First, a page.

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Chromosome Res. 2008;16(1):17-39. doi: 10.1007/s10577-007-1209-z.

Primate chromosome evolution: ancestral karyotypes, marker order and neocentromeres.

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Department of Animal Biology and Genetics, Laboratory of Anthropology, Via del Proconsolo 12, 50122, Florence, Italy.


In 1992 the Japanese macaque was the first species for which the homology of the entire karyotype was established by cross-species chromosome painting. Today, there are chromosome painting data on more than 50 species of primates. Although chromosome painting is a rapid and economical method for tracking translocations, it has limited utility for revealing intrachromosomal rearrangements. Fortunately, the use of BAC-FISH in the last few years has allowed remarkable progress in determining marker order along primate chromosomes and there are now marker order data on an array of primate species for a good number of chromosomes. These data reveal inversions, but also show that centromeres of many orthologous chromosomes are embedded in different genomic contexts. Even if the mechanisms of neocentromere formation and progression are just beginning to be understood, it is clear that these phenomena had a significant impact on shaping the primate genome and are fundamental to our understanding of genome evolution. In this report we complete and integrate the dataset of BAC-FISH marker order for human syntenies 1, 2, 4, 5, 8, 12, 17, 18, 19, 21, 22 and the X. These results allowed us to develop hypotheses about the content, marker order and centromere position in ancestral karyotypes at five major branching points on the primate evolutionary tree: ancestral primate, ancestral anthropoid, ancestral platyrrhine, ancestral catarrhine and ancestral hominoid. Current models suggest that between-species structural rearrangements are often intimately related to speciation. Comparative primate cytogenetics has become an important tool for elucidating the phylogeny and the taxonomy of primates. It has become increasingly apparent that molecular cytogenetic data in the future can be fruitfully combined with whole-genome assemblies to advance our understanding of primate genome evolution as well as the mechanisms and processes that have led to the origin of the human genome.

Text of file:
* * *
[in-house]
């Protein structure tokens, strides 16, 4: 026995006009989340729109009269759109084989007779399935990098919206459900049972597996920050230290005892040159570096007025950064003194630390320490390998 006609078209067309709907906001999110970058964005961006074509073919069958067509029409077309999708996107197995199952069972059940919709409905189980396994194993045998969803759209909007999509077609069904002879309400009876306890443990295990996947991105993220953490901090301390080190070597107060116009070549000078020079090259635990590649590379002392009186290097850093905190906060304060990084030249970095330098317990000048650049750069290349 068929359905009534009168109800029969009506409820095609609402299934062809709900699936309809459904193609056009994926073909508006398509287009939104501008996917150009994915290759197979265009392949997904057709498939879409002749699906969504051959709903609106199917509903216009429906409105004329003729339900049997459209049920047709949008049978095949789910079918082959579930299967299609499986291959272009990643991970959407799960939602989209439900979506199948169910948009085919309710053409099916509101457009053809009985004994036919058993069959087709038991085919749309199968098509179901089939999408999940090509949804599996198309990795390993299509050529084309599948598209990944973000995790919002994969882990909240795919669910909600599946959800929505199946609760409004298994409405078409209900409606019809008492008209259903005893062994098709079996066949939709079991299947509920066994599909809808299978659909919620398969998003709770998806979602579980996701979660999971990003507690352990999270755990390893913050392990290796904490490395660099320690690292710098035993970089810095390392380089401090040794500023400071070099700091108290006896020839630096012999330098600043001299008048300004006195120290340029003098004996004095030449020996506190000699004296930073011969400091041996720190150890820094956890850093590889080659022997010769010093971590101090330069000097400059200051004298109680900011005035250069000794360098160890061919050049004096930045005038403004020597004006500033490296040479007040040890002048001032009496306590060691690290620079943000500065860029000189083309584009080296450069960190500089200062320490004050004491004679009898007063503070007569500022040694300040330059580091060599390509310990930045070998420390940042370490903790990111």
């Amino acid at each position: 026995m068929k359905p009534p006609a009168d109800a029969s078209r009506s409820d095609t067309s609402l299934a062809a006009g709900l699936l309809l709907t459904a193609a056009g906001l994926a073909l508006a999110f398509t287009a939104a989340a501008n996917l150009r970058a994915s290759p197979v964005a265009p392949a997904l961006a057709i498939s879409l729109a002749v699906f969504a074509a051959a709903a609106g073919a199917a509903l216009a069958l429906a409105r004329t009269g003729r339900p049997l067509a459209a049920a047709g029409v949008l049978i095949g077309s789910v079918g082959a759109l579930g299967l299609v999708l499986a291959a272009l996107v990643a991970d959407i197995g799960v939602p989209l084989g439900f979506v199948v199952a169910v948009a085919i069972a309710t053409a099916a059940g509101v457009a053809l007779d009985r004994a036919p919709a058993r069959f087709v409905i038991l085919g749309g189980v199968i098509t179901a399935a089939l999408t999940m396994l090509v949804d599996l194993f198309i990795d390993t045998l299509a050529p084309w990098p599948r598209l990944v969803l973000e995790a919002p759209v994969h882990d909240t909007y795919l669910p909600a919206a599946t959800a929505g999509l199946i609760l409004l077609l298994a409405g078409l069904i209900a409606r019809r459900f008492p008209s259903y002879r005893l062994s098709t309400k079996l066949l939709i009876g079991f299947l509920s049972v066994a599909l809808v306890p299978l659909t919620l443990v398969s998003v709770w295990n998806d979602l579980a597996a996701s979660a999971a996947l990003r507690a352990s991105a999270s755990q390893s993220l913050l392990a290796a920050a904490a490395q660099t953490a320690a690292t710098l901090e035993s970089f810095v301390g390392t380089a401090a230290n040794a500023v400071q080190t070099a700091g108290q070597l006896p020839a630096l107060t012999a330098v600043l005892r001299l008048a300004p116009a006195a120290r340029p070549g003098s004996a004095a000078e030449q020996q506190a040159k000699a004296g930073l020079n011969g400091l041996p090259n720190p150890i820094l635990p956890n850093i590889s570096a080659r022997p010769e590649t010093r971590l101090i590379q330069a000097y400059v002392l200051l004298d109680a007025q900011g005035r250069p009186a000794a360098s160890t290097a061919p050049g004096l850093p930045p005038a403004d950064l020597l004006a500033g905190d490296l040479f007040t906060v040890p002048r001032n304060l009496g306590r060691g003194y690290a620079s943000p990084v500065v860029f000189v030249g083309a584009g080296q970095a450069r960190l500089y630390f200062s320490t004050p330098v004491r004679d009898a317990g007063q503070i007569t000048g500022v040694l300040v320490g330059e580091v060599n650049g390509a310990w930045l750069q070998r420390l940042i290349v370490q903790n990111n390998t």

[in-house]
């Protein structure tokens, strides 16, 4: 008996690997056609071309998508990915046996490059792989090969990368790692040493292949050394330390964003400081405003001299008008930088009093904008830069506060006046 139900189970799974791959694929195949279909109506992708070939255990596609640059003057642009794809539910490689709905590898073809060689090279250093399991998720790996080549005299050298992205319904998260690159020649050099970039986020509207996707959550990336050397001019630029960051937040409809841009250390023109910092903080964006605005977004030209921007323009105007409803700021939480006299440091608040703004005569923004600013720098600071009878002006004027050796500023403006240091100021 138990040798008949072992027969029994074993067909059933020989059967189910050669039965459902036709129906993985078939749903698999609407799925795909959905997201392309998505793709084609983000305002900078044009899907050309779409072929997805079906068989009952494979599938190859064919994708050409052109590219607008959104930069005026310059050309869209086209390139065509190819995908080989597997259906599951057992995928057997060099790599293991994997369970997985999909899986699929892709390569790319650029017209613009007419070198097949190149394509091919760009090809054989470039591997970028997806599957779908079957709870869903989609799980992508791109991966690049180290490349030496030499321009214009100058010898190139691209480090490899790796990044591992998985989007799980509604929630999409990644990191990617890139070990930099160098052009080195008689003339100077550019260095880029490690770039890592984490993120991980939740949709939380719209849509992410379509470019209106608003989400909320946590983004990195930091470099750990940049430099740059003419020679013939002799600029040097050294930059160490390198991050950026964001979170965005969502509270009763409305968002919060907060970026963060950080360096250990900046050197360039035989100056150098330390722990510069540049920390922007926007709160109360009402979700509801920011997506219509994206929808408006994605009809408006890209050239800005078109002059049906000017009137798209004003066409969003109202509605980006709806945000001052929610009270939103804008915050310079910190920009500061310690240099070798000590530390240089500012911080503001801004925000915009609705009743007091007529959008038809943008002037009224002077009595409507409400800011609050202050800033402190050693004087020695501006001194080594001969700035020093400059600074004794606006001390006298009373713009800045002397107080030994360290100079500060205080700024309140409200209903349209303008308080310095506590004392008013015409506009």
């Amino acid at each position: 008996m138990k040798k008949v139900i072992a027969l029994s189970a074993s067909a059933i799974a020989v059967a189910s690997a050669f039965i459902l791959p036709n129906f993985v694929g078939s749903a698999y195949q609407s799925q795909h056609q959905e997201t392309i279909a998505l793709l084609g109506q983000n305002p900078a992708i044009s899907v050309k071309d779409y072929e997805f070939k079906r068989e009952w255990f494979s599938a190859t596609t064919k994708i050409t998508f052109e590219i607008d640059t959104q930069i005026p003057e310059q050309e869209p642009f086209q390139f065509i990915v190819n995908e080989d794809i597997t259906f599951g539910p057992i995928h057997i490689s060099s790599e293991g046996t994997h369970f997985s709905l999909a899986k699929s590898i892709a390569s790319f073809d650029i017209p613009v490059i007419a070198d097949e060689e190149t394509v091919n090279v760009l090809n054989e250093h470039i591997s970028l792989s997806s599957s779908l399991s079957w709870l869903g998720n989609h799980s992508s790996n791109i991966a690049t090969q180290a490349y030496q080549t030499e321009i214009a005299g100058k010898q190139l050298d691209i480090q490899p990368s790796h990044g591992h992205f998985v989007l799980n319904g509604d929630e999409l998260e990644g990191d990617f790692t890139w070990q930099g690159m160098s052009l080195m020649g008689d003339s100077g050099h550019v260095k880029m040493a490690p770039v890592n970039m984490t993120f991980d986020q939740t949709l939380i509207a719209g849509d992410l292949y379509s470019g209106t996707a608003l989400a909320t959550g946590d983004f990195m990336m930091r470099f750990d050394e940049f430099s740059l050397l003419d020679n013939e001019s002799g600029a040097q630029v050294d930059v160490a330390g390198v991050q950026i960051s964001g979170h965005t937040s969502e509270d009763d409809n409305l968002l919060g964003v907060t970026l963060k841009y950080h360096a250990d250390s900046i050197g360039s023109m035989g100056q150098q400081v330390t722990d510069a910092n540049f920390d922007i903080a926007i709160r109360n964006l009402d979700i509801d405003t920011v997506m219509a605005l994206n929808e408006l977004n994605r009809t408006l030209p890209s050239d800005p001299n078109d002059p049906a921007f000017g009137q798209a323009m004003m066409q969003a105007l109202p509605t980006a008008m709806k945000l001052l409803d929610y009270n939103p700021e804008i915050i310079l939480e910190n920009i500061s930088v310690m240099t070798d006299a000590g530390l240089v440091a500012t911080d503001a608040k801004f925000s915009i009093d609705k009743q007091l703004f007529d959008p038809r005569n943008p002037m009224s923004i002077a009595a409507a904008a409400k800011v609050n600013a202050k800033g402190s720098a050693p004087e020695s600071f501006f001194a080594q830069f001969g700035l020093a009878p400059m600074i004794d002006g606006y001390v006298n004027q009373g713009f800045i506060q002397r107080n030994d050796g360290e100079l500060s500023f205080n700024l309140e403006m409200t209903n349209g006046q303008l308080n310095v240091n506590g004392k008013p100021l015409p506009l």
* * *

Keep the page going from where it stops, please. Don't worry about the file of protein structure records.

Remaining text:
[Indexed for MEDLINE]

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